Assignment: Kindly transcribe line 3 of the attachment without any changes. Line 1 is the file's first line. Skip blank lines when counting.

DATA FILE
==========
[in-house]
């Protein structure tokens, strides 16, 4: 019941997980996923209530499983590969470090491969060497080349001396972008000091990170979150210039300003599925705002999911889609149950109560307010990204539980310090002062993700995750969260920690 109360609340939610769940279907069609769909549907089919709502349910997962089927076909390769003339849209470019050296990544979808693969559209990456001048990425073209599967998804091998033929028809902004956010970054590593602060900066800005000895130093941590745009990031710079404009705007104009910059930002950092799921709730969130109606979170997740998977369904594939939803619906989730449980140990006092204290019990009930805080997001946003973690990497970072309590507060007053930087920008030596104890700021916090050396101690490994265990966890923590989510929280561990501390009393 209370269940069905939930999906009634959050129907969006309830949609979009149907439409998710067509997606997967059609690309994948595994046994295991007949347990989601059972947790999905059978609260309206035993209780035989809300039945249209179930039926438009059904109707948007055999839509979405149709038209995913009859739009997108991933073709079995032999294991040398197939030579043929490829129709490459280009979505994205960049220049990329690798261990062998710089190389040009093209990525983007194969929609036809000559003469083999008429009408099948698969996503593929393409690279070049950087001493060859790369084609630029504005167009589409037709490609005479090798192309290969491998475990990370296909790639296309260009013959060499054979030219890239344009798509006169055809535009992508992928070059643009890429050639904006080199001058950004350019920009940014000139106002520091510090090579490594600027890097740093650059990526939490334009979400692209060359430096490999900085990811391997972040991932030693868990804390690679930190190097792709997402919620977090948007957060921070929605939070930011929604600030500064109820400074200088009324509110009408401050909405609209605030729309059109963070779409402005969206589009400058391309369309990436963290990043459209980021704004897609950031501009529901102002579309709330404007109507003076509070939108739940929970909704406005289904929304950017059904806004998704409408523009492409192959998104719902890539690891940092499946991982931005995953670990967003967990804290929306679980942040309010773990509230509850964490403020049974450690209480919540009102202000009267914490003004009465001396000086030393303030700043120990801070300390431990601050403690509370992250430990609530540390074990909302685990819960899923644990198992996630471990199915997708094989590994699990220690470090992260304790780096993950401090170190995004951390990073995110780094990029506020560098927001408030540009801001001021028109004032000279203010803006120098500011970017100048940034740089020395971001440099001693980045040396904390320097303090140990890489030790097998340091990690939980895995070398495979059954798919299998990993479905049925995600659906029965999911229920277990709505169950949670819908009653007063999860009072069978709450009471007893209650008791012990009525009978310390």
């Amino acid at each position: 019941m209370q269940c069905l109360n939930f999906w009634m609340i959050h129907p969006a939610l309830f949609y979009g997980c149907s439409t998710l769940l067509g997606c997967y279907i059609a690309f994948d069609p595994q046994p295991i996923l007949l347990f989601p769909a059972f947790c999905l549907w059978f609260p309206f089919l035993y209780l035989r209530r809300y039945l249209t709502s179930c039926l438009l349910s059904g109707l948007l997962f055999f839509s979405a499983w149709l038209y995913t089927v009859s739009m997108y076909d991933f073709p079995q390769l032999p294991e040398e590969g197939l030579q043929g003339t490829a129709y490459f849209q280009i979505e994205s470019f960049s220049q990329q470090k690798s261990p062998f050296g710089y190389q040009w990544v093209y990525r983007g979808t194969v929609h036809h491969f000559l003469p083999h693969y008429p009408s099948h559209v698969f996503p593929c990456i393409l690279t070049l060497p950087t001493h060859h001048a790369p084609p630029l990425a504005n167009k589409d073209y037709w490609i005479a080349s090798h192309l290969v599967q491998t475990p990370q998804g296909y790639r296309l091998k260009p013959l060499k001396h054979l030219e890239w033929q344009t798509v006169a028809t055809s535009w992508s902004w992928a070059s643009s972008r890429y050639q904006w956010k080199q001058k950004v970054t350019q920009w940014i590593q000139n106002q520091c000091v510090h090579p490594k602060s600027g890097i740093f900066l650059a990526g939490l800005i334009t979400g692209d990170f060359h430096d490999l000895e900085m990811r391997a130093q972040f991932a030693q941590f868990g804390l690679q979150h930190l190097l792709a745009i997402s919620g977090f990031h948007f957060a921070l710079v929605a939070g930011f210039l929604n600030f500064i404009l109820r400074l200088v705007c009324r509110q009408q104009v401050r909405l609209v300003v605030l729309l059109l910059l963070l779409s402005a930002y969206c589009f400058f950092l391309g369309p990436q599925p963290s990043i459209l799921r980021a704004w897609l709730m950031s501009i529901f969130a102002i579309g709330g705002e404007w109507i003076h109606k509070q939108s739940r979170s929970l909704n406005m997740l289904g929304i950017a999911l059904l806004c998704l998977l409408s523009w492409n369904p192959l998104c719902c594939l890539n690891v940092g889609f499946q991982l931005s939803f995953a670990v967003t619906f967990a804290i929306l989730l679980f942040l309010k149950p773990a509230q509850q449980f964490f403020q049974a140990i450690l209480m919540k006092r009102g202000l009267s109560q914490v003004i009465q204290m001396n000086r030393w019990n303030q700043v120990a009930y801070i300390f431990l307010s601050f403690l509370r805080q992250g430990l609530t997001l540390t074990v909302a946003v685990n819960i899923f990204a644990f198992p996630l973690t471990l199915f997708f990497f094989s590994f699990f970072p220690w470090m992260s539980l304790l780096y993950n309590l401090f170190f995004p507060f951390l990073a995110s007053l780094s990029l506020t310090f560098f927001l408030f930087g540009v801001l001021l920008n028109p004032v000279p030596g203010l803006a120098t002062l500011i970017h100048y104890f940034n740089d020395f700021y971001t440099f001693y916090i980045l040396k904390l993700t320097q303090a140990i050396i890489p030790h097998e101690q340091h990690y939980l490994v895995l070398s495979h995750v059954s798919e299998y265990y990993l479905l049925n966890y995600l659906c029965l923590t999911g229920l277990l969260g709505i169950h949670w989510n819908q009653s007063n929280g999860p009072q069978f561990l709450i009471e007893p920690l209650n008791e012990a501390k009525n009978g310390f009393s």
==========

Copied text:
């Amino acid at each position: 019941m209370q269940c069905l109360n939930f999906w009634m609340i959050h129907p969006a939610l309830f949609y979009g997980c149907s439409t998710l769940l067509g997606c997967y279907i059609a690309f994948d069609p595994q046994p295991i996923l007949l347990f989601p769909a059972f947790c999905l549907w059978f609260p309206f089919l035993y209780l035989r209530r809300y039945l249209t709502s179930c039926l438009l349910s059904g109707l948007l997962f055999f839509s979405a499983w149709l038209y995913t089927v009859s739009m997108y076909d991933f073709p079995q390769l032999p294991e040398e590969g197939l030579q043929g003339t490829a129709y490459f849209q280009i979505e994205s470019f960049s220049q990329q470090k690798s261990p062998f050296g710089y190389q040009w990544v093209y990525r983007g979808t194969v929609h036809h491969f000559l003469p083999h693969y008429p009408s099948h559209v698969f996503p593929c990456i393409l690279t070049l060497p950087t001493h060859h001048a790369p084609p630029l990425a504005n167009k589409d073209y037709w490609i005479a080349s090798h192309l290969v599967q491998t475990p990370q998804g296909y790639r296309l091998k260009p013959l060499k001396h054979l030219e890239w033929q344009t798509v006169a028809t055809s535009w992508s902004w992928a070059s643009s972008r890429y050639q904006w956010k080199q001058k950004v970054t350019q920009w940014i590593q000139n106002q520091c000091v510090h090579p490594k602060s600027g890097i740093f900066l650059a990526g939490l800005i334009t979400g692209d990170f060359h430096d490999l000895e900085m990811r391997a130093q972040f991932a030693q941590f868990g804390l690679q979150h930190l190097l792709a745009i997402s919620g977090f990031h948007f957060a921070l710079v929605a939070g930011f210039l929604n600030f500064i404009l109820r400074l200088v705007c009324r509110q009408q104009v401050r909405l609209v300003v605030l729309l059109l910059l963070l779409s402005a930002y969206c589009f400058f950092l391309g369309p990436q599925p963290s990043i459209l799921r980021a704004w897609l709730m950031s501009i529901f969130a102002i579309g709330g705002e404007w109507i003076h109606k509070q939108s739940r979170s929970l909704n406005m997740l289904g929304i950017a999911l059904l806004c998704l998977l409408s523009w492409n369904p192959l998104c719902c594939l890539n690891v940092g889609f499946q991982l931005s939803f995953a670990v967003t619906f967990a804290i929306l989730l679980f942040l309010k149950p773990a509230q509850q449980f964490f403020q049974a140990i450690l209480m919540k006092r009102g202000l009267s109560q914490v003004i009465q204290m001396n000086r030393w019990n303030q700043v120990a009930y801070i300390f431990l307010s601050f403690l509370r805080q992250g430990l609530t997001l540390t074990v909302a946003v685990n819960i899923f990204a644990f198992p996630l973690t471990l199915f997708f990497f094989s590994f699990f970072p220690w470090m992260s539980l304790l780096y993950n309590l401090f170190f995004p507060f951390l990073a995110s007053l780094s990029l506020t310090f560098f927001l408030f930087g540009v801001l001021l920008n028109p004032v000279p030596g203010l803006a120098t002062l500011i970017h100048y104890f940034n740089d020395f700021y971001t440099f001693y916090i980045l040396k904390l993700t320097q303090a140990i050396i890489p030790h097998e101690q340091h990690y939980l490994v895995l070398s495979h995750v059954s798919e299998y265990y990993l479905l049925n966890y995600l659906c029965l923590t999911g229920l277990l969260g709505i169950h949670w989510n819908q009653s007063n929280g999860p009072q069978f561990l709450i009471e007893p920690l209650n008791e012990a501390k009525n009978g310390f009393s």